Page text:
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Romeo and Juliet (Enhanced Edition)
Pros: Professional Shakespearean actors do an impressive job of bringing understanding to students' reading.
Cons: The Tap to Translate feature fails to translate quite a bit of the Shakespearean language into modern English.
Bottom Line: High-quality production and seamless multimedia integration allow students to read and watch simultaneously, boosting engagement and learning potential.
WordPlay Shakespeare's Romeo and Juliet (Enhanced Edition) includes the complete text of Shakespeare's play and could be used as the primary text in 1-to-1 or BYOD classrooms where students have a device equipped with iBooks. Students can read and view individually, at their own pace. However, if your classroom has more limited device access, you could also show parts of the play -- selected scenes or even individual pages -- to your whole class so they can hear the words, demonstrating the emotion and meaning. If working individually, have students annotate the text as they read and then share notes and passages with others from within the app. You could even assign different students specific passages to read and respond to. Throughout, you'll find myriad opportunities to make students' reading a social, collaborative endeavor.
Editor's Note: This app is no longer available.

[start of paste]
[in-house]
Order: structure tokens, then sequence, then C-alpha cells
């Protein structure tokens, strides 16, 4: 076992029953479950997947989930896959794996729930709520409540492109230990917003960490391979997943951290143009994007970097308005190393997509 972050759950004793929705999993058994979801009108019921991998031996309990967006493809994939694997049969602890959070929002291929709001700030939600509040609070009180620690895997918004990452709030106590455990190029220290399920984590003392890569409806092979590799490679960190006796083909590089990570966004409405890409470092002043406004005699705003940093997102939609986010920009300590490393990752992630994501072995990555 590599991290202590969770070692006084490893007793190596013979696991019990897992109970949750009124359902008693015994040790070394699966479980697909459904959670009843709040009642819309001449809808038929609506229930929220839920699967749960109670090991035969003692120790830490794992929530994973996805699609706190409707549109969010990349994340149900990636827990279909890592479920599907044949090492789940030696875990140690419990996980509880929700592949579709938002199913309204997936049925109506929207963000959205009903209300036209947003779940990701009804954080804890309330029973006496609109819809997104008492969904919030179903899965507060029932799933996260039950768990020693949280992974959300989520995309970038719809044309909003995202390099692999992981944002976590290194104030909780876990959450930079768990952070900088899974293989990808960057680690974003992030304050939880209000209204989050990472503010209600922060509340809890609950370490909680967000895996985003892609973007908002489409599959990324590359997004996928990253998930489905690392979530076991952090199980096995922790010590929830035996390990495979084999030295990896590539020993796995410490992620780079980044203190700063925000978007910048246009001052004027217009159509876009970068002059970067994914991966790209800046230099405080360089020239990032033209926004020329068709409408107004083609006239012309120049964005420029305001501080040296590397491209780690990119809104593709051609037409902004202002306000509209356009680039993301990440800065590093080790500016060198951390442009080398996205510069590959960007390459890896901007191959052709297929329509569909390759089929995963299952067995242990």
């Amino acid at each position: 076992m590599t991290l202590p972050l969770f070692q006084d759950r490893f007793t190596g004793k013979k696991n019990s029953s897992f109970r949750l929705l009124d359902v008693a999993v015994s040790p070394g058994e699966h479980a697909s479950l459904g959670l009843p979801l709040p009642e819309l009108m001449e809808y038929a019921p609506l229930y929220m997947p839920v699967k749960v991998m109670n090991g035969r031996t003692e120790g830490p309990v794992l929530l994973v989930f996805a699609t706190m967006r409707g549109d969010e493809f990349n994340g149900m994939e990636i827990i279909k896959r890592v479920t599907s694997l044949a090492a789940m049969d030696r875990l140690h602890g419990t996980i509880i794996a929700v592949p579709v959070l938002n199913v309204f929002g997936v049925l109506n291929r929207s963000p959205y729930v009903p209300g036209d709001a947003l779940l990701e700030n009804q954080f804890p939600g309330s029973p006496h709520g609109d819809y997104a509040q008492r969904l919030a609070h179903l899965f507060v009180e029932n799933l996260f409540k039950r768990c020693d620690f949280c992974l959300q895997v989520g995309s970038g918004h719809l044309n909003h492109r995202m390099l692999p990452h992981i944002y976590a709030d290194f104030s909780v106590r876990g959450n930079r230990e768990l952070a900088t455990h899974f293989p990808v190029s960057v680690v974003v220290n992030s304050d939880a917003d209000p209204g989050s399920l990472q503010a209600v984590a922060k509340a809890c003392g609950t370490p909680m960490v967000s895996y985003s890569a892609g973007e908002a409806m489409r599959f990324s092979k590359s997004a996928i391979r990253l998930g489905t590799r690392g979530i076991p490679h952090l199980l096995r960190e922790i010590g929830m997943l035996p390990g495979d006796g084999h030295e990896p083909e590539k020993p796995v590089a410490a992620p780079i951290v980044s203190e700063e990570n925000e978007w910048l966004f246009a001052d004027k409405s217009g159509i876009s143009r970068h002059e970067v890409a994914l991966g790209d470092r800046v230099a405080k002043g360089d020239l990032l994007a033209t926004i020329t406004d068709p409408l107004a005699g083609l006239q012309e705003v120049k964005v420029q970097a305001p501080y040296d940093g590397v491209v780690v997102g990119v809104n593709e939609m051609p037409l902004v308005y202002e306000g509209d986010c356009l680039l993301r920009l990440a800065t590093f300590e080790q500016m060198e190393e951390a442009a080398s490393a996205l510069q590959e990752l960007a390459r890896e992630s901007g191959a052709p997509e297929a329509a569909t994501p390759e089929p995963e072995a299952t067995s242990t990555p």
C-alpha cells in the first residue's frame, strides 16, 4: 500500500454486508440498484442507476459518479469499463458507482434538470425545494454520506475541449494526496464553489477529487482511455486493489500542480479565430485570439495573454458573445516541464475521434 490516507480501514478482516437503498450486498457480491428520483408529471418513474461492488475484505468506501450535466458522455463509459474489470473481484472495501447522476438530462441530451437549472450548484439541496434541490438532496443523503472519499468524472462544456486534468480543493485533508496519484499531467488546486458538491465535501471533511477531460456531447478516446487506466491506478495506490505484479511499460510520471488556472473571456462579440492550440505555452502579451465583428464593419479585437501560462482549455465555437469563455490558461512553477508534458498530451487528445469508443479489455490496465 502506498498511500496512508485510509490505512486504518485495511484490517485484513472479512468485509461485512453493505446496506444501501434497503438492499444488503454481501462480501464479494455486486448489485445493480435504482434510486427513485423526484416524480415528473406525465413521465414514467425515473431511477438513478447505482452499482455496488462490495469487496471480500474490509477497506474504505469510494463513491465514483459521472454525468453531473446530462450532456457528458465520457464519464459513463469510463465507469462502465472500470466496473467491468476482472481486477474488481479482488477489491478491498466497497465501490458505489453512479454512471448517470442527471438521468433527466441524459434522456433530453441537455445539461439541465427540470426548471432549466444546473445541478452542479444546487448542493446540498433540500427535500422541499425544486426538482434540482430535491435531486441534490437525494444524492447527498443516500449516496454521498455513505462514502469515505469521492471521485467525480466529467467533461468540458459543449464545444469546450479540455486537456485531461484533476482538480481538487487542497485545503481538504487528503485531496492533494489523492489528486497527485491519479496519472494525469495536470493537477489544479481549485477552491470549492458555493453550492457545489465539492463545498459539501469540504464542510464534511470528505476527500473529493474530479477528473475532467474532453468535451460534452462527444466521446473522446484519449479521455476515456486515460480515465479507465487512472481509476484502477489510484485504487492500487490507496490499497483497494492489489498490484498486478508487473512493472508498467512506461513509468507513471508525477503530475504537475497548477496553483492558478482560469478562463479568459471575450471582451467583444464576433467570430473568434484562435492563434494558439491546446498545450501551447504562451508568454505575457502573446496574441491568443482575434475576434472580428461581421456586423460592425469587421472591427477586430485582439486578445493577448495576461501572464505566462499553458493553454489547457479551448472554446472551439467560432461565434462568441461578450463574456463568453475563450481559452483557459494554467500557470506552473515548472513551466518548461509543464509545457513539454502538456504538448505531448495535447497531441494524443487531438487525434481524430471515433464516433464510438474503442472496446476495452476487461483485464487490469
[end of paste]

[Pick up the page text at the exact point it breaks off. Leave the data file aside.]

Romeo and Juliet (Enhanced Edition) is an iBook, accessible through Apple's App Store or from within the iBooks storefront. As such, it combines features specific to iBooks (like the in-app dictionary) with features commonly found in other digital adaptations of Shakespeare's plays. Students can read the full text of Shakespeare's Romeo and Juliet, highlighting and annotating as they read. They can look up unfamiliar words using the iBooks dictionary (or Tap to Tranlate) to see the Shakespearean language translated into modern English, side-by-side.
The most significant enhancement, though, are the videos of professional Shakespearean actors presenting the entire play, page by page. Students can read the text and tap Play whenever they want to view the video. It automatically pauses at the end of the page, picking back up on the next page when students hit Play again. Each scene begins with a summary and a list of characters.
This sleek adaption is simply beautiful. The players act out each scene with minimal (usually no) props against a white background, which keeps students' attention on the language as much as possible. The talent is top-notch, and the book itself is easy to navigate; jumping to certain scenes via the table of contents, bookmarking specific pages, or searching by word or phrase is a cinch.
The Tap to Translate function is handy but doesn't accurately translate as much as some students may want or need. Also, keep in mind that there's no analysis included in the book, something found in most of the other digital adaptations available. Despite these minor flaws, Romeo and Juliet (Enhanced Edition) is an impressive representation of Shakespeare's work that preserves the Bard's language while also making it highly accessible for modern students.